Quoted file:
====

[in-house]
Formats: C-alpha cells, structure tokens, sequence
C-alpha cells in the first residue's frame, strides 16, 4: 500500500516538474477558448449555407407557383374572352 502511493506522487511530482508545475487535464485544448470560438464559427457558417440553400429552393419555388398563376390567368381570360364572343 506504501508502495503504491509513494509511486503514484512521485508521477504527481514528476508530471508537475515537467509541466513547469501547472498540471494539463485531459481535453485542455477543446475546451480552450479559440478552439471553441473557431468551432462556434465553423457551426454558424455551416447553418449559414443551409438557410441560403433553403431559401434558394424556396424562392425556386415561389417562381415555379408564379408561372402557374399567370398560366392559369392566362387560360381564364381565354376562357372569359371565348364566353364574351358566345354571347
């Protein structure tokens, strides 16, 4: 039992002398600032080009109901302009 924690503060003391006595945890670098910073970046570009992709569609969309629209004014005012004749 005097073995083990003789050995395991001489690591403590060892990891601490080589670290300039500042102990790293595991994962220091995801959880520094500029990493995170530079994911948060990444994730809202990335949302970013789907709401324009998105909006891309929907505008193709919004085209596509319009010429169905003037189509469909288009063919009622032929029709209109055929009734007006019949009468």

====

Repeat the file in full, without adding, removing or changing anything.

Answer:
[in-house]
Formats: C-alpha cells, structure tokens, sequence
C-alpha cells in the first residue's frame, strides 16, 4: 500500500516538474477558448449555407407557383374572352 502511493506522487511530482508545475487535464485544448470560438464559427457558417440553400429552393419555388398563376390567368381570360364572343 506504501508502495503504491509513494509511486503514484512521485508521477504527481514528476508530471508537475515537467509541466513547469501547472498540471494539463485531459481535453485542455477543446475546451480552450479559440478552439471553441473557431468551432462556434465553423457551426454558424455551416447553418449559414443551409438557410441560403433553403431559401434558394424556396424562392425556386415561389417562381415555379408564379408561372402557374399567370398560366392559369392566362387560360381564364381565354376562357372569359371565348364566353364574351358566345354571347
């Protein structure tokens, strides 16, 4: 039992002398600032080009109901302009 924690503060003391006595945890670098910073970046570009992709569609969309629209004014005012004749 005097073995083990003789050995395991001489690591403590060892990891601490080589670290300039500042102990790293595991994962220091995801959880520094500029990493995170530079994911948060990444994730809202990335949302970013789907709401324009998105909006891309929907505008193709919004085209596509319009010429169905003037189509469909288009063919009622032929029709209109055929009734007006019949009468």